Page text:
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Ammi Midstokke: The inevitability of extinction

“You’ll want to go on safari,” said my mom, “before those animals are extinct.” The extinction we’re trying to beat is Scott’s. He wants to climb Kilimanjaro before he wins that race with the animals of the Savannah.

“Kilimanjaro?” I ask. “Yeah, I’ve never been,” he says.

I’m not particularly familiar with all the good ways to die, but I suspect it’s just about the same as all the good ways to live. Ultimately, we spend our entire lives dying. We ask each other moot questions: “What would you do if you had a year to live?”

Facing mortality, even from a distance, gives that question new perspective.

If that’s the case, why am I so focused on the barn I need on my property? Having land and the tools to manage it without a structure in which to put them means I go through a lot of tarps. I do all the adult things to facilitate this barn planning – stashing money, getting quotes, drawing plans. I budget and I walk the land with the concrete guy and we say really grown-up things about structural integrity.

I consider the future and how I can appropriately allocate my work hours to “buckle down” and get through this project. As long as my blasted well doesn’t dry up again, I should manage just fine if I work hard. When you are a home owner, they say, you have to invest in your home. It’s part of being a mature adult, long-term planning, bigger picture sort of talk.

Meanwhile, Scott is dying.

I’m planning a pole barn as if it is important while he plans his exit to the greater cosmos. Like Zorba, he laughs in the face of fate (and sometimes curses and cries at it). There was a line in that book about the difference between people who live like they are never going to die and people who live like they may die tomorrow.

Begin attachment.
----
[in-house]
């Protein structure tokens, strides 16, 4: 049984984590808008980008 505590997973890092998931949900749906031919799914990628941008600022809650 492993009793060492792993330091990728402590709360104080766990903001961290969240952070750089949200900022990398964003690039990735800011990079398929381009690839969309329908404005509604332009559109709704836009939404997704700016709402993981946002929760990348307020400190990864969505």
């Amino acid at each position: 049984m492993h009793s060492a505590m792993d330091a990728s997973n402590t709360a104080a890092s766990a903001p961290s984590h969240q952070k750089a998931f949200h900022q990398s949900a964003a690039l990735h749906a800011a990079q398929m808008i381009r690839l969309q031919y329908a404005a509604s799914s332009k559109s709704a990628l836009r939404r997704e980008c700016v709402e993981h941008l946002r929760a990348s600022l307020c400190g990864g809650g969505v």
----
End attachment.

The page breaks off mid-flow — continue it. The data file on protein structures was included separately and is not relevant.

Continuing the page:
The former put off their dreams and hopes, their reckless ideas, their passions, in the optimistic and perhaps naive assumption that there will be a tomorrow. They work hard and plan for that tomorrow with 401Ks and retirement savings and pole barns that “increase the value of the property.” They put off the adventures. Sometimes they put off living.

They don’t think that maybe the lions and giraffes are going to be gone by the time they shuffle the kids to college, retire, and head to Africa. They don’t realize that rain forests, Sequoia, Great Barrier Reefs, and icebergs are going extinct, too. Or that it is impossible to make new memories when you’re dead.

I really need to balance my books and look at barn plans, but I have a window of time to snowshoe up a mountain with a friend. I slap my laptop shut and head out for an epic journey into the snow-covered trees. Barn plans can wait until I get home. We spend hours trudging through the snow, sharing laughter, tales of our sorrows, and a successful summit.

When I return home five hours later, face red and chapped, heart pounding, frozen smile and fatigue encompassing me, I see my dad has sent me some barn cost numbers. He says to budget for that, but leave a little room because it might cost more, it’s good to have a buffer.

“Stick to the number,” I said. “The buffer is going to Tanzania.”

“Glad to see you’ve got your priorities right,” he responded.

Ammi Midstokke can be reached at

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